Whether we continue old traditions, or create new ones, this is a time for celebrating with family and friends.
In the southern hemisphere, instead of a winter wonderland, life is a garden filled with summer sunshine and an abundance of beautiful flowers to decorate our gardens and our homes. What can you look out for at your local garden centre to add colour and vibrancy to your home this holiday?
- At this busy time of year fill bare spots in containers and flowerbeds with 'instant' pots of flowering annuals from the garden centre.
- Mulch shrubs and trees with bark chips so that they will need less watering.
- If you have time for nothing else in the garden, at least mow the lawn and trim the edges.
The mophead hydrangea is known as the Christmas flower, because in summer it produces a long-lasting, colourful display of white, pink, blue and mauve flowers.
Lacecap hydrangeas come in similar colours but are much daintier, with flattish heads of fertile flowers surrounded by a ring of ray-florets. Hydrangeas need a position in dappled or filtered shade and a rich moist soil. Pots of hydrangeas with a compact growth habit will give instant colour and a pretty welcome at shady entrances and on patios.
Should you choose a traditional red colour scheme for the festive season, there are many red flowers that cope with our summer heat, among them hibiscus, day lily, gerbera, pelargonium, verbena, gazania, salvia and petunia. Red bedding begonias or New Guinea impatiens would be a good choice for semi-shade, as would fuchsias with red and white bells. Decorate the patio with Mandevilla Sundaville 'Red' trained on a trellis, and pots of red patio roses, gerbera, anthuriums and pelargoniums.
New Guinea Impatiens
This is the time of year when we entertain outdoors, so add to the enjoyment of sitting outside with a touch of zing in adjoining beds and containers by filling them with bright orange nasturtiums and bold yellow marigolds, spicy red chillies and peppers, frilly red and green lettuce, bright green basil, and Swiss chard 'Bright Lights' with stems of yellow, pink, orange and red.
Instead of choosing a conventional fir tree, why not create a new one by choosing an indigenous tree? A yellowwood tree (Podocarpus henkelii) with glossy drooping foliage, a Gardenia thunbergia with rigid branches and glossy green leaves, or a wild olive (Olea europaea subsp. africana) with silver-grey foliage would all be suitable. They can be decorated with seedpods, small pinecones, posies of dried flowers and African beadwork. The dry stems of an aloe in a vertical metal container would fit in with a contemporary Christmas theme.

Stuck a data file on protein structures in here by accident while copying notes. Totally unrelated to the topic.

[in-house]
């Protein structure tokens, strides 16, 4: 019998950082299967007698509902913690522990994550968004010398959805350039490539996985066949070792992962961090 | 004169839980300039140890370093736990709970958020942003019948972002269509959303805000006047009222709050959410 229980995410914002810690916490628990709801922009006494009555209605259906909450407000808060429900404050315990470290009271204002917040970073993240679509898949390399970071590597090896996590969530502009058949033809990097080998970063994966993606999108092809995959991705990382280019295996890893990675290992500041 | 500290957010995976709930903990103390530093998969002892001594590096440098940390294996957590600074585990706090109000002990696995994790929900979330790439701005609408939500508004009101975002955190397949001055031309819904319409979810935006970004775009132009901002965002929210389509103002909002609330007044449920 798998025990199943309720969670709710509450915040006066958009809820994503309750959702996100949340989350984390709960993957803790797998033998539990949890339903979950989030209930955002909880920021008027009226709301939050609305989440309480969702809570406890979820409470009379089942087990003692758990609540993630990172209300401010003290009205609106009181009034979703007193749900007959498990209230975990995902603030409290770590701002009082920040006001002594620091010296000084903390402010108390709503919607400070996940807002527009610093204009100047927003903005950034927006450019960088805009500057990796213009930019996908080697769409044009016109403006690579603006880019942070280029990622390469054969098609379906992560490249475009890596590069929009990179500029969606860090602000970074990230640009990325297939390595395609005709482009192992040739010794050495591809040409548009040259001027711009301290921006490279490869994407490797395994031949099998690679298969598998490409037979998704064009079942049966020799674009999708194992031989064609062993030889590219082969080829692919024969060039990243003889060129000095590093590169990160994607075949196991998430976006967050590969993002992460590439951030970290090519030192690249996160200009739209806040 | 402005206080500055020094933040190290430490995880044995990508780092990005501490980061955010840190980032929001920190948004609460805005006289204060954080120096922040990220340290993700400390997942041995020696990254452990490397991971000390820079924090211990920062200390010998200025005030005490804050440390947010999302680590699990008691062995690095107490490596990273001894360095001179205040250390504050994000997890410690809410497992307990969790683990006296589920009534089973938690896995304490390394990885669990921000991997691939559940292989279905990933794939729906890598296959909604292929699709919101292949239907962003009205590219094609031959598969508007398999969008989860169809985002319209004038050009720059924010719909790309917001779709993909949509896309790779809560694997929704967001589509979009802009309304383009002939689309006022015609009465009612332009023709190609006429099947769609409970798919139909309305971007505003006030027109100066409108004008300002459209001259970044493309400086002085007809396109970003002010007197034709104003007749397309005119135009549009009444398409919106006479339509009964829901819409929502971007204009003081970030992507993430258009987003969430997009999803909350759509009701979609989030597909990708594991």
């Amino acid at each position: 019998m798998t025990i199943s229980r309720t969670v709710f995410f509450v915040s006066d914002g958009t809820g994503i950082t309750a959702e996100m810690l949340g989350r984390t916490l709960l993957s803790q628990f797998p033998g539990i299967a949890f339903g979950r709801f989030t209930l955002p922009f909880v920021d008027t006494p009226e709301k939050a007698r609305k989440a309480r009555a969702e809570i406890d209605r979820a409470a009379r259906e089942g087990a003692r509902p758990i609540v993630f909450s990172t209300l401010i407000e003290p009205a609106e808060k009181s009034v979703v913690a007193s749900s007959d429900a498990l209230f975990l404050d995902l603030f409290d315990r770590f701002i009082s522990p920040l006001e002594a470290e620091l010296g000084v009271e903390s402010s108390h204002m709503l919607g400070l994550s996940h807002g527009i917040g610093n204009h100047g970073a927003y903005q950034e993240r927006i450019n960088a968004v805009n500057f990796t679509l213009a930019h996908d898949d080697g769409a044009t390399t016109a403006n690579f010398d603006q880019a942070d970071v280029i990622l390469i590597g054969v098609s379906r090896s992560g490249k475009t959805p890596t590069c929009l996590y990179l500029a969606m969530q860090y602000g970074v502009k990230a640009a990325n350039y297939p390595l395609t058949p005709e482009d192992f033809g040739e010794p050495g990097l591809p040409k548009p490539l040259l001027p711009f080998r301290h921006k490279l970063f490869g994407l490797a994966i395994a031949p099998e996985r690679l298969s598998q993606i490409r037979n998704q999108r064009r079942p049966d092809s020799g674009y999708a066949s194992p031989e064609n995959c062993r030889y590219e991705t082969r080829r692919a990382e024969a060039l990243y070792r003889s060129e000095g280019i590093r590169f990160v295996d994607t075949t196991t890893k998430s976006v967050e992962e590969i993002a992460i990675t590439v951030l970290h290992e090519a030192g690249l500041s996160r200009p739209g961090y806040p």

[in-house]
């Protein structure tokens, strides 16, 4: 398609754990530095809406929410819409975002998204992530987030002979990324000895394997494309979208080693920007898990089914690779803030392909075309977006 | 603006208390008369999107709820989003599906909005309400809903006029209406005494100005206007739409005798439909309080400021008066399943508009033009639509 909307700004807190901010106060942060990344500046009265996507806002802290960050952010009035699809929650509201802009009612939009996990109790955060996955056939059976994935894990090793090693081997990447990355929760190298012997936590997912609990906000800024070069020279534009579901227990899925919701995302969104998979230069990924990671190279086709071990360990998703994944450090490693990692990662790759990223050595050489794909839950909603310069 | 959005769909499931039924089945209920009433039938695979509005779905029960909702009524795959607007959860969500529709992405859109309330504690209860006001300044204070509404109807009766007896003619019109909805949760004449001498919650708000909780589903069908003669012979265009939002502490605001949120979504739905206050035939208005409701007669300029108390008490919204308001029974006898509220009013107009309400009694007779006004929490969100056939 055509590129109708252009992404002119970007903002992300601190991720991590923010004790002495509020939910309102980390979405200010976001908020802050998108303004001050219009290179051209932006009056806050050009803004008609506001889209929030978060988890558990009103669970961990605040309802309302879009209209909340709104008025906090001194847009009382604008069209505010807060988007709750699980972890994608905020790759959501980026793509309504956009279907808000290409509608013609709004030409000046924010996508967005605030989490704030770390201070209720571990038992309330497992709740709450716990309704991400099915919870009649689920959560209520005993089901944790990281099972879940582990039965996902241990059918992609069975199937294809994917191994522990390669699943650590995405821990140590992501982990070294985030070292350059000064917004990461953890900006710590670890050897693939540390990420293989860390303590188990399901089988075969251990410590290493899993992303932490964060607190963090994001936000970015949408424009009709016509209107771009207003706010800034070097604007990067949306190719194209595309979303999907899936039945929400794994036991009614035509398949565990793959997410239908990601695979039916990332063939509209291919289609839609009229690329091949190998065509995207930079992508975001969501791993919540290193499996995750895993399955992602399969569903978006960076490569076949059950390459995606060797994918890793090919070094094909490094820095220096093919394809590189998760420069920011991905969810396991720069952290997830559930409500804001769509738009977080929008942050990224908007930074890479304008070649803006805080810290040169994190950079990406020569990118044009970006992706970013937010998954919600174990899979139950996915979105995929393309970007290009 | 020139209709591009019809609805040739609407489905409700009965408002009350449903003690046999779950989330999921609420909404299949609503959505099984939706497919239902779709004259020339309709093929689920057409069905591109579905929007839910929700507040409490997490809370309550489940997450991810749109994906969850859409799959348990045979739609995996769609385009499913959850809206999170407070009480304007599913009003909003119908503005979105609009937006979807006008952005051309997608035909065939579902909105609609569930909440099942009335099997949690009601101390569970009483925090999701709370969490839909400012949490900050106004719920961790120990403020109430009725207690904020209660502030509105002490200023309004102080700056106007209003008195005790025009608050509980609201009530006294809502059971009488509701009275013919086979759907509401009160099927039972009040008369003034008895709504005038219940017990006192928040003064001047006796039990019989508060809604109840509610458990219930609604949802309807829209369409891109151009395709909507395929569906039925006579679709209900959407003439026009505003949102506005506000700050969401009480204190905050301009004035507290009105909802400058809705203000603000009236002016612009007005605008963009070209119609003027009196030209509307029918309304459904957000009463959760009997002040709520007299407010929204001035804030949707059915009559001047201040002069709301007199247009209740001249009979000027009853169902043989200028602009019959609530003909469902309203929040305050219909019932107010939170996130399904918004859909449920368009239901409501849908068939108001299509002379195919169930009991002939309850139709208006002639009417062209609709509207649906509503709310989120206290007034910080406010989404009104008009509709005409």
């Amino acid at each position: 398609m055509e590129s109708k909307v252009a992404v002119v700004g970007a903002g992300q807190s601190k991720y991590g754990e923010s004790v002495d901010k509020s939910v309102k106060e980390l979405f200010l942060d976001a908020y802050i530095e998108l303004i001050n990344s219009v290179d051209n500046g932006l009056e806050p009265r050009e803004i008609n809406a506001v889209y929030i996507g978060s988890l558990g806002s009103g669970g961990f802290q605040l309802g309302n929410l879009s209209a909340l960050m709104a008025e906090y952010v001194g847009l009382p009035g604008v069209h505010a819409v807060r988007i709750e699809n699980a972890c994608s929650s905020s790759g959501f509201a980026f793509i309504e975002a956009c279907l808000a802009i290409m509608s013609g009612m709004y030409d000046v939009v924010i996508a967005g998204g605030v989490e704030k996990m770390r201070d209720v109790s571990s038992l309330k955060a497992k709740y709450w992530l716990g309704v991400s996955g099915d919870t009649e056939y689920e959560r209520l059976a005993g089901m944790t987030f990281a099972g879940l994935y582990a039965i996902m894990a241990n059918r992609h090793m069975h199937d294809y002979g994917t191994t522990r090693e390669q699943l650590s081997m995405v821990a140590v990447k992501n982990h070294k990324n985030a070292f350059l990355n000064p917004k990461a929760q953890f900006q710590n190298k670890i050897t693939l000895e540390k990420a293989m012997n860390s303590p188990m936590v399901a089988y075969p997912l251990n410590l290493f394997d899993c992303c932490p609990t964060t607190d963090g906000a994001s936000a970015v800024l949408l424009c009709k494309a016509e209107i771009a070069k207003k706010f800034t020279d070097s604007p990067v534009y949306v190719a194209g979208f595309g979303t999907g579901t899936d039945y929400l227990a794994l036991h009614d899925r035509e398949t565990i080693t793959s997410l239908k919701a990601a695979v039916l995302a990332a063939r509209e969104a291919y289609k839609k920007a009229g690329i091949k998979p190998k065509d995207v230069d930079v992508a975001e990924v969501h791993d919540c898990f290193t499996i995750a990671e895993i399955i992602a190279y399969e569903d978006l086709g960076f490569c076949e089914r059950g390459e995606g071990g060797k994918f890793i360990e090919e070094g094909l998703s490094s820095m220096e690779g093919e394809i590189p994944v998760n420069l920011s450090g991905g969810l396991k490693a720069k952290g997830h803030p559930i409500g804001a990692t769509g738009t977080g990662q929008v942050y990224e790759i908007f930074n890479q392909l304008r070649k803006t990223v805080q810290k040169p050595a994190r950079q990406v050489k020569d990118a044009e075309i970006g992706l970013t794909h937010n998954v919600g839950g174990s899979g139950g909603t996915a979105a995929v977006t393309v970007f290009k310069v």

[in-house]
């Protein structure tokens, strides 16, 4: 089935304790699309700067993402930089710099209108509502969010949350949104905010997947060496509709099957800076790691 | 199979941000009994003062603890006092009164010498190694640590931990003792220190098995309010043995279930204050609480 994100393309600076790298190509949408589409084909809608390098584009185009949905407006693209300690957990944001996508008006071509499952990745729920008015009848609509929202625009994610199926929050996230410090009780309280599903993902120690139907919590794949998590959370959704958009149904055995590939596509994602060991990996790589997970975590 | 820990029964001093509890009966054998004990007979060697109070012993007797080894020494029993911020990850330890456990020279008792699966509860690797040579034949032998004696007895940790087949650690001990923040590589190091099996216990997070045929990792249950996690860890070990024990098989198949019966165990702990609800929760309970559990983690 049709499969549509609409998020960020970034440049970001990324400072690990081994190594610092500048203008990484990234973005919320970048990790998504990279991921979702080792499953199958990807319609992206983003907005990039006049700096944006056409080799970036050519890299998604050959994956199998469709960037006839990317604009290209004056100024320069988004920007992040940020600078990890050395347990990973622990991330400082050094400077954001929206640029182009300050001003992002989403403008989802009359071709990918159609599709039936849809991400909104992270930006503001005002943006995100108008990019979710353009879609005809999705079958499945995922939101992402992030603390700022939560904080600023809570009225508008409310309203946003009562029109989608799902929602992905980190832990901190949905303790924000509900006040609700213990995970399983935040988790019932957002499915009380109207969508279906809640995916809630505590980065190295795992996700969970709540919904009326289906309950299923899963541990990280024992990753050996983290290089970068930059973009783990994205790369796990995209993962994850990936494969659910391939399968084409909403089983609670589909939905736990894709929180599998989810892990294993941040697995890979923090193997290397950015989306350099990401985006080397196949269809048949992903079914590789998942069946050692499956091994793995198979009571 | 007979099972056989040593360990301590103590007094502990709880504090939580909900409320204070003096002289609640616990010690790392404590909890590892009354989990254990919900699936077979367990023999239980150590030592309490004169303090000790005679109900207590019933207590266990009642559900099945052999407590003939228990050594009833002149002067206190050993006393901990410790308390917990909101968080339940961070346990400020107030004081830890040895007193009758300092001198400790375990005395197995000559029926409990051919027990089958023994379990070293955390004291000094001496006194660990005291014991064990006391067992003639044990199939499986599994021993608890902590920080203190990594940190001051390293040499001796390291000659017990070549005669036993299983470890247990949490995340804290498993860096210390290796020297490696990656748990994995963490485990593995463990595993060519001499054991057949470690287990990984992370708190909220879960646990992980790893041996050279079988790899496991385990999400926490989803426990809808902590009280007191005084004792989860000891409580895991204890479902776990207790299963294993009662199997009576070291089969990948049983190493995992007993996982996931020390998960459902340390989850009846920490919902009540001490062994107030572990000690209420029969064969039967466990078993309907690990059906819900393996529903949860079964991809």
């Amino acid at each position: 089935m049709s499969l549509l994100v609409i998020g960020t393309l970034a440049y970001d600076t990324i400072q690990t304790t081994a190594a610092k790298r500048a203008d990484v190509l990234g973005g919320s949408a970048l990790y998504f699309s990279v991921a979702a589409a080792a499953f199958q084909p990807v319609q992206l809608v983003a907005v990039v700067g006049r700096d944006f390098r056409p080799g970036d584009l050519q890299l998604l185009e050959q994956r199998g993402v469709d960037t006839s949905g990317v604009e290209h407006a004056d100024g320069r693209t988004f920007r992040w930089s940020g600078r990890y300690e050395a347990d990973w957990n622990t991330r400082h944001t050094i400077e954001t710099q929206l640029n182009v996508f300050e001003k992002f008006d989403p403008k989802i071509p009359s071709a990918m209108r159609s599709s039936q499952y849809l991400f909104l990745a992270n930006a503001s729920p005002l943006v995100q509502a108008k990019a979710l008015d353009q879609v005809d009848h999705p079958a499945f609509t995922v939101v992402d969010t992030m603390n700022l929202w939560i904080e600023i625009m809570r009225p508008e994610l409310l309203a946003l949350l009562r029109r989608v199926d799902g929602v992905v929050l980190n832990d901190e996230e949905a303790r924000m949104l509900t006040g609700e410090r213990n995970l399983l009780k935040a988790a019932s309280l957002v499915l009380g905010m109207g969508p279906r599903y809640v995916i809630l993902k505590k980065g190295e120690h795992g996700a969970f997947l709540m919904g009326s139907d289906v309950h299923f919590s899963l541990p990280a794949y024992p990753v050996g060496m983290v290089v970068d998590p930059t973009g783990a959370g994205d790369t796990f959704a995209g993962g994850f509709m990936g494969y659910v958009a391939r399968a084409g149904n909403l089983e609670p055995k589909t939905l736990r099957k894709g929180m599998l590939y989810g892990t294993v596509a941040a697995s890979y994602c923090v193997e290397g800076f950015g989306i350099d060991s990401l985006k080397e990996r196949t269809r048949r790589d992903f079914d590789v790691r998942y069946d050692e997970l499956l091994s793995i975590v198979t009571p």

A favourite plant for decorating the home at this time of this year is the poinsettia (Euphorbia pulcherrima). It originates from Central America and tropical Mexico where it is known by its Spanish name flor de nochebuena or 'flower of Christmas Eve'. Other plants ideal for decking the festive halls are hippeastrum (commonly called amaryllis), with its brightly coloured, showy blooms, ivy, which is great for table decor, and holly, which can be hung around doors and windows.
For something a little different, decorate the Christmas or buffet table with small pots planted with red begonias, or let tiny pots of variegated thyme hold place names of guests. These can be given as gifts when the guests leave.
Instead of the traditional Christmas stocking, use gumboots, straw baskets or a watering can. Wrap secateurs, gardening gloves, seed packets and a trowel in a tea towel reflecting a gardening motif, or in a box covered with a garden theme gift-wrap paper. A rain gauge to accurately measure the amount of rain is a useful present, as is a hedgehog foot scraper for muddy shoes, or a basket filled with sunscreen, organic soap, hand lotion and gardening gloves.
For the bird enthusiast, nesting boxes or sisal nesting logs that can be attached high up in a tree where birds will be safe and sheltered from rain, birdbaths and feeding tables would be welcome.